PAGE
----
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Updated by FBSConsulting on May 23, 2016
Headline for 10 Traits To Be A Great Leader
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10 Traits To Be A Great Leader

During my time in the industry, I have been introduced to amazing leaders and dreadful poseurs. I have gained many mentors and advisors over the years, and I have compiled the following traits that make some an actual leader.


Positive Reinforcement: Not Negative punishment

I have gained the understanding that you will get the best out of people when you reward them for success rather than punish them for their failures. Those who you punish will start to despise you. One thing that I know for sure is that negativity is an infection that spreads and destroys a corporate culture, especially for new companies & startups. There is no room for negativity when you are trying something new. Lead by rewarding and you will be giving people the motivation to do better.


Lead By Example: Don’t Be A Hypocrite

Everyone hates a hypocrite. If you want people around you to act in a particular manner, you need to lead by example. Some would call this the “tone at the top.” Be what you want others around you to be. People will respect that you practice what you preach and will be more likely to follow suit. Don’t go around smoking in people’s faces, while condemning others for doing the same. You will lose respect and people will realize that if your policies aren’t relevant enough for you to follow than it doesn't matter for them to follow.


Be A Leader, NOT A Boss: Command Respect, Don’t Demand It

People who say or act as if you MUST respect them solely because they are older or in a higher position are wrong. This will, in fact, result in the loss of respect. If you have to go around telling people you are a King, then you probably aren’t one. Now I am not saying that you should disrespect the higher ups, so don’t go around dismissing everyone. Most of you will be able to think of a person in your lives who tries to be a BOSS and not a LEADER. My favorite example of a leader was when I consistently pulled over 100 hours a week at my first job, and my senior manager sat there working with us, it increased my respect for her and made me believe that we were all in it together.


Communication Is Key

It is often not what you say that makes the difference; it is how you say it that changes everything. Words can be sharper than a sword. They can bring tears of happiness or sorrow to one’s face. They can make or break a deal. For those who do think they need help with this, read Dale Carnegie’s book, How to Win Friends & Influence People. After you finish reading this book, read Leil Lowndes book, How to Talk to Anyone: 92 Little Tricks for Big Success in Relationships. The first will give you the big picture while the latter will tell you exactly how to do it.


Confidence in Decisions: You Have To Mean It!

If you are pushing a topic that is important, make sure that you have convinced yourself first. If you don’t believe what you are saying, no one else will. Two people can tell you to invest in an ideal opportunity for example, but you will always feel more comfortable with the individual who is sure of themselves. Lastly, after you have made a decision, stand by it. People will hold it against you if you flip flop without a good reason.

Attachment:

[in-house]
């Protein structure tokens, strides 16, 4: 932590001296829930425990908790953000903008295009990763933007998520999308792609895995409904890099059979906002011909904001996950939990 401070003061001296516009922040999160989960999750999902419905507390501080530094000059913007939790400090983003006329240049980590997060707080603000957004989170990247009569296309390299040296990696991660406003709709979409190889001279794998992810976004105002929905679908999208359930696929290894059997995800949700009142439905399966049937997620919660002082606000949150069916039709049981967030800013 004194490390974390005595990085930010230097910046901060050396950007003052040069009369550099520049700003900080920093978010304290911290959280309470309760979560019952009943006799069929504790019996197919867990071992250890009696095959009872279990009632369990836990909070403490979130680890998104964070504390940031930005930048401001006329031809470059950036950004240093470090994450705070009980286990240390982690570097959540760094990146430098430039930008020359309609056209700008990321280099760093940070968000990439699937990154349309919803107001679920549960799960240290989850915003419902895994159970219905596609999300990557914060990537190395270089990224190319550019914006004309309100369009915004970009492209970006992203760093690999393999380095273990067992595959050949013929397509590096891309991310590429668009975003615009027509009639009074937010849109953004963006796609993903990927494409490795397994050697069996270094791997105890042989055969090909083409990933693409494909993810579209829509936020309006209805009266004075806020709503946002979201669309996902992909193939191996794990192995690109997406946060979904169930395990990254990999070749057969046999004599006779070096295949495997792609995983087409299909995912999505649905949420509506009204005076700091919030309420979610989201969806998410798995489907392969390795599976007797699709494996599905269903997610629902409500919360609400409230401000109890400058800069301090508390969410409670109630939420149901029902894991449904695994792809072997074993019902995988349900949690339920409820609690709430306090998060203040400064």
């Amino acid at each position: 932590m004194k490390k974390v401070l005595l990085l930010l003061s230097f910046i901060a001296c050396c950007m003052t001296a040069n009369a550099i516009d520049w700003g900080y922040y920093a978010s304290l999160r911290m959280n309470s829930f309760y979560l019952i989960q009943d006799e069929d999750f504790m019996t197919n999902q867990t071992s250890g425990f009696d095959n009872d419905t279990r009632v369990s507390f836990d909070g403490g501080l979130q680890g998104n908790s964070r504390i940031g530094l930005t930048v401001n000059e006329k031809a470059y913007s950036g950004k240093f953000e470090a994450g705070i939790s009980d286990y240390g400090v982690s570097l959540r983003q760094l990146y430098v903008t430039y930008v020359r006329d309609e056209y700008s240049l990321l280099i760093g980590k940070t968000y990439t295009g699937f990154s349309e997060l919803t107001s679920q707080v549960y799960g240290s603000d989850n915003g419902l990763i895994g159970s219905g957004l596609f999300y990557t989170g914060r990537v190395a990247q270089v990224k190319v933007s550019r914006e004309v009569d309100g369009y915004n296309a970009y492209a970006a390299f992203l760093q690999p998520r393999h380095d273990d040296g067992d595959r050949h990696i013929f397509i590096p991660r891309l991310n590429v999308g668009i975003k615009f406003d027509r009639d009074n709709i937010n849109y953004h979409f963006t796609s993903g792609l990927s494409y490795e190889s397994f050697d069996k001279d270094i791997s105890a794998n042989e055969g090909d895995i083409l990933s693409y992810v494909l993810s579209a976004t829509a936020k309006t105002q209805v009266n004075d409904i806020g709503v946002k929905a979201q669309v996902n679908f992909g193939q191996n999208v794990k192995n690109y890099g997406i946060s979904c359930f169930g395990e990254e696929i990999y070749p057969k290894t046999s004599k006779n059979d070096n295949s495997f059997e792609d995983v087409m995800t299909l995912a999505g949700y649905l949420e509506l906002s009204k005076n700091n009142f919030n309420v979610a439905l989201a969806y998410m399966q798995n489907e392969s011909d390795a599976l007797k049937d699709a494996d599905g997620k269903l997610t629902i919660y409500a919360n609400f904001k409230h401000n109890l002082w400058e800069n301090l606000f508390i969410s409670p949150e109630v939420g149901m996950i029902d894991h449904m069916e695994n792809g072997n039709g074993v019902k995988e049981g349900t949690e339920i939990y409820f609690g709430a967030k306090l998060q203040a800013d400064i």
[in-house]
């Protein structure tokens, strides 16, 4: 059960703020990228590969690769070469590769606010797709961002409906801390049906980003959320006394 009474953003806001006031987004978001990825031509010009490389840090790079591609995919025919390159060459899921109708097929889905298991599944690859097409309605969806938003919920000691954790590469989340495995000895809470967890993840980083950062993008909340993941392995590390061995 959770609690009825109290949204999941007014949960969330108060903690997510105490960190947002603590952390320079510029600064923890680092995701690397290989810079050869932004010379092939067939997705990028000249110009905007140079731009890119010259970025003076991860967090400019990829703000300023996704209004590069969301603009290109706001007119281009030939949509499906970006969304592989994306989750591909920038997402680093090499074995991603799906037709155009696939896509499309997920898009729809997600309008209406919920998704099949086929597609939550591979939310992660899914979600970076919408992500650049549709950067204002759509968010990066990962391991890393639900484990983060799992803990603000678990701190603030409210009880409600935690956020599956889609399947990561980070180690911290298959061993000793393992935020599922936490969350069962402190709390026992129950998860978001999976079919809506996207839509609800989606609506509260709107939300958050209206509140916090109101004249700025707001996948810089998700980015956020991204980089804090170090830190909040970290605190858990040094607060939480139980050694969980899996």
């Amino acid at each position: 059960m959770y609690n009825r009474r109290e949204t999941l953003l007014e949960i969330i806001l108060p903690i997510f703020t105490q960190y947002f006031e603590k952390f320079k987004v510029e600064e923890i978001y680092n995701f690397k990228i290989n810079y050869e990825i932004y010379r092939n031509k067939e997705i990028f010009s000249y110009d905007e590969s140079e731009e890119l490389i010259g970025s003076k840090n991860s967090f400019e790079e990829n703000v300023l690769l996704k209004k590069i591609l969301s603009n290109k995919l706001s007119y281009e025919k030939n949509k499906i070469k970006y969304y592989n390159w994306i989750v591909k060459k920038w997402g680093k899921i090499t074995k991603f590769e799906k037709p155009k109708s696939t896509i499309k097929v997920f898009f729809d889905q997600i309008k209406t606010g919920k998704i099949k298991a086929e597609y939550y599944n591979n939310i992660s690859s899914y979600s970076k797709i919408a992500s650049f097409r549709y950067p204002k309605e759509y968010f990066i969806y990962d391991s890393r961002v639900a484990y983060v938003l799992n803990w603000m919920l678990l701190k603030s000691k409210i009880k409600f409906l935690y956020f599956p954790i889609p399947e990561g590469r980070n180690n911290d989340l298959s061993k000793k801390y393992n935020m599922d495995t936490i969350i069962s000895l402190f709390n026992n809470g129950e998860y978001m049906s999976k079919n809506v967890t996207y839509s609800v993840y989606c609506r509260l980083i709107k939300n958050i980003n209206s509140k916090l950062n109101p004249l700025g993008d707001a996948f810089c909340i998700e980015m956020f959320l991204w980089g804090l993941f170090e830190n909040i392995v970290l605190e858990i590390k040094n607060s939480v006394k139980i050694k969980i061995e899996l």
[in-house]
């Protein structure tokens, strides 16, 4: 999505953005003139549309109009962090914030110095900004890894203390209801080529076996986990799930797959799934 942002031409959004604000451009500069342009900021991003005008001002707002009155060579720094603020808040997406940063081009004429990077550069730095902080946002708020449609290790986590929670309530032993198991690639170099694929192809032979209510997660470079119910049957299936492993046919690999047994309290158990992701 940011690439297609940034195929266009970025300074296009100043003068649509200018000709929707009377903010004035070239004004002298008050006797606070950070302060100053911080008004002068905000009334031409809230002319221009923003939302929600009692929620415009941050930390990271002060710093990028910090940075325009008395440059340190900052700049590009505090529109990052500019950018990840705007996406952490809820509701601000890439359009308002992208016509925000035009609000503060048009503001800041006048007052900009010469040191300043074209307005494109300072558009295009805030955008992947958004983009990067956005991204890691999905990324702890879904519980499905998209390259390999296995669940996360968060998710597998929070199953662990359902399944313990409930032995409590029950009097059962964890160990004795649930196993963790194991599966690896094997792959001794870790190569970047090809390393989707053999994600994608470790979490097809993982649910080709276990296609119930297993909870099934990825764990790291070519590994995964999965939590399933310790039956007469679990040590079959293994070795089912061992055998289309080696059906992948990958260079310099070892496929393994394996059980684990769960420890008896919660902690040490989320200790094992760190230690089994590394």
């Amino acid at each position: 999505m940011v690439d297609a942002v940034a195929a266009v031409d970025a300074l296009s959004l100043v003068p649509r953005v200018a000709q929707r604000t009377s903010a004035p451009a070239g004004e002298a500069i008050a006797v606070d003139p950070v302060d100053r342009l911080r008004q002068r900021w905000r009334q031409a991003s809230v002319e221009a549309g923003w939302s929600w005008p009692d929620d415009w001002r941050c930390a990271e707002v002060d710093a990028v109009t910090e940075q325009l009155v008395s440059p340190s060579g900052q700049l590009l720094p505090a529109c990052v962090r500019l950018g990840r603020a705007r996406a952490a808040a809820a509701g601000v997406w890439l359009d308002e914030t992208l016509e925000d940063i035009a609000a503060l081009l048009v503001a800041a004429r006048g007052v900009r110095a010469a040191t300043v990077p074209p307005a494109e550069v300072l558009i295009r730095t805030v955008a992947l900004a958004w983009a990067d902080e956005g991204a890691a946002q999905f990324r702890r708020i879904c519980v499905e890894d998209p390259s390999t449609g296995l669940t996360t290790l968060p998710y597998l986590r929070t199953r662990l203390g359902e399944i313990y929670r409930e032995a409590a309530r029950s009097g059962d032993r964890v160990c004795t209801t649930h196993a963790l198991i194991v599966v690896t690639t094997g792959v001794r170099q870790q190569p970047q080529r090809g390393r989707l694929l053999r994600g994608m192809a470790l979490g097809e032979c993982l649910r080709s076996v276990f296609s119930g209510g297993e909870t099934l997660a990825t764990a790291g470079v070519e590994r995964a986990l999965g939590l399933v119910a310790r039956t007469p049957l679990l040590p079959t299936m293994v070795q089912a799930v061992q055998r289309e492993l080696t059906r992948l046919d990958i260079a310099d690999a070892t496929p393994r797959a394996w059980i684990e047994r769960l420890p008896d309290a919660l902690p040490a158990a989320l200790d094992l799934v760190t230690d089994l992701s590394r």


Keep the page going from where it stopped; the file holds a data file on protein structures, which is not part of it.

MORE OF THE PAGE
Own Up To Your Mistakes

Having confidence in your decisions is one thing, but it takes a real leader to admit when they are wrong. It is better to point the thumb at yourself than to point the finger at someone else. Throwing people under the bus when you made a mistake will only create animosity. Owning up to your mistakes will create respect.


Discipline in Private

If you ever have to have a serious conversation with someone or have a disagreement, talk in private, whether it is business partners or even those working underneath you. If you yell at someone in front of others, you will look like a jerk, embarrass the other person (create animosity) and no one wins. Have an adult conversation in private. The person in question will respect you more for it, and you will have a higher chance to make a difference. Exception: On very rare occasions when you need to make an example of someone.


Do Your Research: Know the Facts

Don't be a know it all, unless you know it all. One of my personal favorites is when people run their mouths about a topic they know nothing about. Have you ever heard the line in the movie American Gangster, “the loudest one in the room is the weakest in the room?” Make sure that you have the facts and do your research. It will make you and the people you're representing, look weak if you're ignorant about the argument you're making. It is better to stay quiet if you do not know a topic than to pretend like you do and make a fool of yourself.


Don't Complain Unless You Have A Solution

You are wasting everyone’s time if you complain about things and don’t propose a solution. You will only be adding to the problem. I have been to so many meetings where I have seen people complain about issues without finalizing the discussion with a solution. These actions are useless, and nothing will change.


Keep An Open Mind: Hear Everyone Out

You are not always right contrary to what you may or may not believe. Open your mind to criticism and do not shut people out. Sometimes you employees can give you another perspective that you may not have considered that can change everything. Put your pride aside and sometimes allow others to have a say. It will give them the importance, and you may learn something.